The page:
In this session, Ian Schwartz, Partner and Head of McDermott’s Investment Funds Practice, moderated a discussion that explored fundraising strategies and transaction structures that optimize liquidity and long-term returns from private equity funds’ strongest assets. Session panelists included:
Rob Campbell, Managing Director, Co-Head of Americas, Intermediate Capital Group
Tim Fitzsimmons, Managing Director, Lorient Capital
1. To help ensure that the audience was speaking the same language, Ryan Rohloff offered a brief description and overview of continuation funds and why they have become so popular in recent years. “A continuation fund, effectively, is a better mousetrap than doing a fund-of-funds sale or selling one of your best companies to another sponsor. You take an asset of any vintage and move it into a continuation fund that typically has a new lease on life from a duration perspective, follow-on capital, etc.” Rohloff also noted that continuation funds have been around for several decades, but for much of that time continuation funds were only applicable to sponsors as their funds reached 10 years old or were going into extensions. 2021 was the first year in which more than half of the continuation deals, or half of the overall market, were transacted out of funds that were six years old or younger.
2. Rob Campbell described the types of deals that his company is looking for, where they can act as the secondary player, and what they are looking for in terms of alignment with the general partner (GP): “We are very focused on alignment. We want to see evidence that the GP is a buyer alongside of us in the asset.” He also described what they don’t want to see: They are not pursuing transactions where the GP tested the M&A market and failed, and therefore pivoted to a continuation vehicle. On the other hand, the list of favorable elements that Campbell’s team looks for include a great management team in place, strong organic growth within the asset, and M&A serving as a catalyst (in the sense that the asset may have outgrown the size for portfolio construction within the flagship fund, they don’t have the dry powder to support that asset, or they’re out of their investment period).
3. Tim Fitzsimmons provided the GP/sponsor’s perspective on reasons to pursue a continuation fund rather than a traditional sale. Noting that his company operates in a smaller end of the market, he said that his company takes a two-fold approach to making the decision to pursue a continuation fund: “We look at it at the company level and at the portfolio, or fund, level.” As examples, Fitzsimmons mentioned multi-site healthcare services, clinical businesses focused on value-based care, and others, always with a view toward realigning investors for the next stage of growth and development of the company. He emphasized the importance of being clear about expectations for the next stage (e.g., duration or term of the investment opportunity, new exit strategy).
4. Ian Schwartz suggested that a continuation fund can help strengthen existing relationships between private equity sponsors and portfolio company management teams. Fitzsimmons concurred, saying “Many of these bubble up from the management team dynamic; they’re good assets and really good management teams, and as everyone knows, management teams are a leading indicator of the success of an investment.” A continuation fund allows that relationship and bond to continue. Rohloff noted that, from a process perspective, many of these transactions are relatively frictionless for management and allow them to continue executing on the plan. “These transactions allow you to provide management liquidity, reload them with a new management incentive plan, and really realign all constituents on the new cost basis, without having them go through the exercise that they would with a traditional exit.”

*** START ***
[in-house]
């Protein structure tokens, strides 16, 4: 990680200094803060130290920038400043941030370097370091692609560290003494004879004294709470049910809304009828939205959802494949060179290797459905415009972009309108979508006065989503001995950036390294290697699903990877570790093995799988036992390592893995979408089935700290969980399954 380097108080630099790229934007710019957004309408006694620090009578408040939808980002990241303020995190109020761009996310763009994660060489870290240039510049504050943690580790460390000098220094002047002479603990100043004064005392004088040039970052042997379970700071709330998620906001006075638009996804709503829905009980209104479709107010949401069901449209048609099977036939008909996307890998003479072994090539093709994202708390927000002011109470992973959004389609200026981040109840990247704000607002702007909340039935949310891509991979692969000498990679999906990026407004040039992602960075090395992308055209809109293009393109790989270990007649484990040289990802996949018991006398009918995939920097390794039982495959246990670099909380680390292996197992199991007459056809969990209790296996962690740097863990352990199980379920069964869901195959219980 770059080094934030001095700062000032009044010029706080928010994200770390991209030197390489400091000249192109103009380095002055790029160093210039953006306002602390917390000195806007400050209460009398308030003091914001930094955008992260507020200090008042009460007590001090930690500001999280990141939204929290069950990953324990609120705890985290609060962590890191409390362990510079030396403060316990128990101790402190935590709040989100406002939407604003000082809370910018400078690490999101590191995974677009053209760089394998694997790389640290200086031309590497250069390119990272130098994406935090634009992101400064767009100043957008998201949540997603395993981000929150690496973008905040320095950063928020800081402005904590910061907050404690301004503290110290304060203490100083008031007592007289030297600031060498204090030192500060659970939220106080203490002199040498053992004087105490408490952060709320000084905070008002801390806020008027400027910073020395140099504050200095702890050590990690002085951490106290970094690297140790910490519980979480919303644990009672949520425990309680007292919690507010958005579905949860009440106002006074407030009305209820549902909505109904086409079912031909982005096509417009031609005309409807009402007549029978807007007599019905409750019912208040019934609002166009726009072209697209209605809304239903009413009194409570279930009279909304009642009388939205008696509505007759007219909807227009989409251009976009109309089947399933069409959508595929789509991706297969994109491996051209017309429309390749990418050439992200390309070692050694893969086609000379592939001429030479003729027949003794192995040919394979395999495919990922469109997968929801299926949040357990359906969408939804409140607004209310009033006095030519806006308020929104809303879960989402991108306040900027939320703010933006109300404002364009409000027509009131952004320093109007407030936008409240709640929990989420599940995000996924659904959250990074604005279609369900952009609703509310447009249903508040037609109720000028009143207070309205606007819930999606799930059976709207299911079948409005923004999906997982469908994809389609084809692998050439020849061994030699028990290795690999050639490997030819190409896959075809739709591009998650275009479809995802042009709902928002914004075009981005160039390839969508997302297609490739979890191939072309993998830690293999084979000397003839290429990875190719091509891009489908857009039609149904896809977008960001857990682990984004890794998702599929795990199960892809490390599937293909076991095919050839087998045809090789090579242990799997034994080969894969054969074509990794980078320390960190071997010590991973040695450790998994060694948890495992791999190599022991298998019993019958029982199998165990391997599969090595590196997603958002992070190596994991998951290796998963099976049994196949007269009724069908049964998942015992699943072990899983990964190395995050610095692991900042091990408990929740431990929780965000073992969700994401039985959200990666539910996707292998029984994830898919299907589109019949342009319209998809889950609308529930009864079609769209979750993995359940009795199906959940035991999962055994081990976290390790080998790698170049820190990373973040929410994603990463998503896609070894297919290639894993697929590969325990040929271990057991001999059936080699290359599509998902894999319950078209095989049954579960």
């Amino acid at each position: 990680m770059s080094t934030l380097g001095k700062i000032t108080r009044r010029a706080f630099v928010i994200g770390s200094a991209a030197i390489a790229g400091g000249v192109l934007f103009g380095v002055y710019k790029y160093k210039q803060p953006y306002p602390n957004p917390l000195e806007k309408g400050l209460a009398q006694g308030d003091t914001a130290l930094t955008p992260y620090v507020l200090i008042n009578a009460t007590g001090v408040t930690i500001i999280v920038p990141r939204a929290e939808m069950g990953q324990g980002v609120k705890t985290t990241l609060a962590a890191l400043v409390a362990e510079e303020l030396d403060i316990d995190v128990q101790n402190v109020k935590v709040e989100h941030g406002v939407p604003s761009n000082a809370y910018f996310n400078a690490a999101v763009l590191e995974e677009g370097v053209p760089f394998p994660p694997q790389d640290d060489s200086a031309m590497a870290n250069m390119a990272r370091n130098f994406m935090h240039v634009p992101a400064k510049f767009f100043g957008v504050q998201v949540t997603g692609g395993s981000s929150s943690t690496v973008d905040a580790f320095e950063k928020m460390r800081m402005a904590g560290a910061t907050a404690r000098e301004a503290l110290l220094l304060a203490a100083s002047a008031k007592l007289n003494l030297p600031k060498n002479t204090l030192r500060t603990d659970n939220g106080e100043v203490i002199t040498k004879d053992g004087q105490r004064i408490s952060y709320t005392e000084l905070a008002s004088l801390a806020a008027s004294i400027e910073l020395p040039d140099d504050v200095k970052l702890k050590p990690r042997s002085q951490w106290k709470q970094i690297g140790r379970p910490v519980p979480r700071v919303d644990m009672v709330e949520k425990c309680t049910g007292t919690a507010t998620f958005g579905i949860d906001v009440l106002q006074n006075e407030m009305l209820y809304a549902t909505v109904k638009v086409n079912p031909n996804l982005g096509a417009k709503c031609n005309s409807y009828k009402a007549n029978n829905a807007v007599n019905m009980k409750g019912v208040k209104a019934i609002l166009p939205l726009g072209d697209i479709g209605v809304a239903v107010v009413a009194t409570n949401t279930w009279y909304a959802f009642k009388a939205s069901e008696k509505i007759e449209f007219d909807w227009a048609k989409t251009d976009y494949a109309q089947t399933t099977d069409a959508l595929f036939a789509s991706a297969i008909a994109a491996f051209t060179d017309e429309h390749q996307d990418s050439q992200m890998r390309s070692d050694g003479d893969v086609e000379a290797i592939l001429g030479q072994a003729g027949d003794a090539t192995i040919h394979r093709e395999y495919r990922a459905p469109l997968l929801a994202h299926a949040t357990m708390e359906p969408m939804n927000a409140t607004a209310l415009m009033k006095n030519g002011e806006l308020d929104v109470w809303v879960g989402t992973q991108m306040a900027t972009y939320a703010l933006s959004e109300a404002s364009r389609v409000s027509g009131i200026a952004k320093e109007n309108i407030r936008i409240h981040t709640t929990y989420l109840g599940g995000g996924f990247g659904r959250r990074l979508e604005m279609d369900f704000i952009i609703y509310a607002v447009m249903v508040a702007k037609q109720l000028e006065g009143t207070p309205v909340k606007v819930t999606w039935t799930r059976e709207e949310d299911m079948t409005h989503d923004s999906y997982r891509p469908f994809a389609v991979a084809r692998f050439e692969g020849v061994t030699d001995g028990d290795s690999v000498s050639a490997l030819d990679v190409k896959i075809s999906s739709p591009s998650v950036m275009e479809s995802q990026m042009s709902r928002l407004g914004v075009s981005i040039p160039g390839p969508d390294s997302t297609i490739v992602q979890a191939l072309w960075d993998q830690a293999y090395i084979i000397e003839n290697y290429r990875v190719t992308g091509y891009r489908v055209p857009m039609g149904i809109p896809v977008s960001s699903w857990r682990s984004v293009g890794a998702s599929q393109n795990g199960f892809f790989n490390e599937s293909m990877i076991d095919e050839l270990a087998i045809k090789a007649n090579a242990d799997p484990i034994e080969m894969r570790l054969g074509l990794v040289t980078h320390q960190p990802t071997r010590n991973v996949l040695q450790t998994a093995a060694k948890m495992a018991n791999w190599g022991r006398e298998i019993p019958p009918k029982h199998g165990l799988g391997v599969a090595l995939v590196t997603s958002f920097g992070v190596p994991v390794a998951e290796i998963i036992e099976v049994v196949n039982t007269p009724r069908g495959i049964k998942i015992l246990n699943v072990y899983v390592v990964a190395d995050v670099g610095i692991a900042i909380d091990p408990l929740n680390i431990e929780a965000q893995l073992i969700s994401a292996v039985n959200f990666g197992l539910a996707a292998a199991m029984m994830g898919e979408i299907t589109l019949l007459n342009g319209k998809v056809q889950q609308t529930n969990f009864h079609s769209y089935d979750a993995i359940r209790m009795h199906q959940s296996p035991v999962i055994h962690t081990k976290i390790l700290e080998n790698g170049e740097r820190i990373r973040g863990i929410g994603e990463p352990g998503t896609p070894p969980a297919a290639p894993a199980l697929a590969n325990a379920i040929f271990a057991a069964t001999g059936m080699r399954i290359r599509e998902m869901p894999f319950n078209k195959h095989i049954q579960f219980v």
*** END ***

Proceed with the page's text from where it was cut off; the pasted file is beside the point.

5. Garrett Hall pointed out a distinction between the continuation fund and M&A processes, noting that his firm spends a lot of time speaking with GPs in order to get a sense of the quality of the business so they can de-risk the process and build collaboration. Campbell underscored the importance of frank, early discussions so that investors can be pointed to appropriate opportunities and transactions that satisfied all players. Hall reiterated that multi-asset deals are much easier to negotiate and close than single-asset deals, and that secondary market demand is much deeper for the former—therefore, you should think more holistically and package multiple deals together, rather than pursuing a series of one-offs.
6. Fitzsimmons noted that healthcare has always been a specialist strategy and must respond to unique regulatory and other dynamics. That said, he added that the market is jam-packed, including new funds, spinouts, re-ups and more, so limited partners (LPs) are feeling strained right now. The public markets are likely to have an effect on fundraising and capital availability, and many LPs are waiting to see how things play out. Hall suggested that people open their minds to the new ways that capital is raised today (blindfold capital, secondary capital, etc.) and that these methods operate on different cycles. Continuation fund opportunities are worth exploring and, as Schwartz concluded, the area is only going to grow.